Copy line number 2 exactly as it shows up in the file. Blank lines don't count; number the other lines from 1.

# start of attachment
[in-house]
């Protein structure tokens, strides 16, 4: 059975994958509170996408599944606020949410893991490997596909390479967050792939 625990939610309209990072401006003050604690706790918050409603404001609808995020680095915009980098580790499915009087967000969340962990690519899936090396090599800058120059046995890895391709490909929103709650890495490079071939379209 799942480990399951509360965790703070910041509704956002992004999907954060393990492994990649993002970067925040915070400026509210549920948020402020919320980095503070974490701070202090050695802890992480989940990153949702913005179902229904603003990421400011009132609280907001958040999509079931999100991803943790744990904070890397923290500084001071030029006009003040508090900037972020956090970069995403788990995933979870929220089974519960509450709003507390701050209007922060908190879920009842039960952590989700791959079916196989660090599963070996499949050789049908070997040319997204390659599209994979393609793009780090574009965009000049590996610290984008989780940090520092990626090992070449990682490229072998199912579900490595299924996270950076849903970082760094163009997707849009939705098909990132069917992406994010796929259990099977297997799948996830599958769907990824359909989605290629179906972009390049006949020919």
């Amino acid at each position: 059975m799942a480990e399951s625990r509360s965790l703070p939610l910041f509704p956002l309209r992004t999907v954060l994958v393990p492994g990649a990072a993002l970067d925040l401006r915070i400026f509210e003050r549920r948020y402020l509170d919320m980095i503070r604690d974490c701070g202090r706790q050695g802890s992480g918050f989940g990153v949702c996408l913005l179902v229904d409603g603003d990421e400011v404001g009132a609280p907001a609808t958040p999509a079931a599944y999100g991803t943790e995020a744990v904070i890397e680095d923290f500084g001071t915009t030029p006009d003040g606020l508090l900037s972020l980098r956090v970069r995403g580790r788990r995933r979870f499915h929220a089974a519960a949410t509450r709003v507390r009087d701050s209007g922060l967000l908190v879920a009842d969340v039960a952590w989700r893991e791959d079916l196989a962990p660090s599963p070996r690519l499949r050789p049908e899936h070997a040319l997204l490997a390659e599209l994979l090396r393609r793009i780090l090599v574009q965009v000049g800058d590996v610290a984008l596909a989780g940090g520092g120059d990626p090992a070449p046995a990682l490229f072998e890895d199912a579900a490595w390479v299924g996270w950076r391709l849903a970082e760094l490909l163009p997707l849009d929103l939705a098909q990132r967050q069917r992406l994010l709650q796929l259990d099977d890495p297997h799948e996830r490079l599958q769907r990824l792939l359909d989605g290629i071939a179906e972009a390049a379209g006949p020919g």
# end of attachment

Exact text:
């Protein structure tokens, strides 16, 4: 059975994958509170996408599944606020949410893991490997596909390479967050792939 625990939610309209990072401006003050604690706790918050409603404001609808995020680095915009980098580790499915009087967000969340962990690519899936090396090599800058120059046995890895391709490909929103709650890495490079071939379209 799942480990399951509360965790703070910041509704956002992004999907954060393990492994990649993002970067925040915070400026509210549920948020402020919320980095503070974490701070202090050695802890992480989940990153949702913005179902229904603003990421400011009132609280907001958040999509079931999100991803943790744990904070890397923290500084001071030029006009003040508090900037972020956090970069995403788990995933979870929220089974519960509450709003507390701050209007922060908190879920009842039960952590989700791959079916196989660090599963070996499949050789049908070997040319997204390659599209994979393609793009780090574009965009000049590996610290984008989780940090520092990626090992070449990682490229072998199912579900490595299924996270950076849903970082760094163009997707849009939705098909990132069917992406994010796929259990099977297997799948996830599958769907990824359909989605290629179906972009390049006949020919």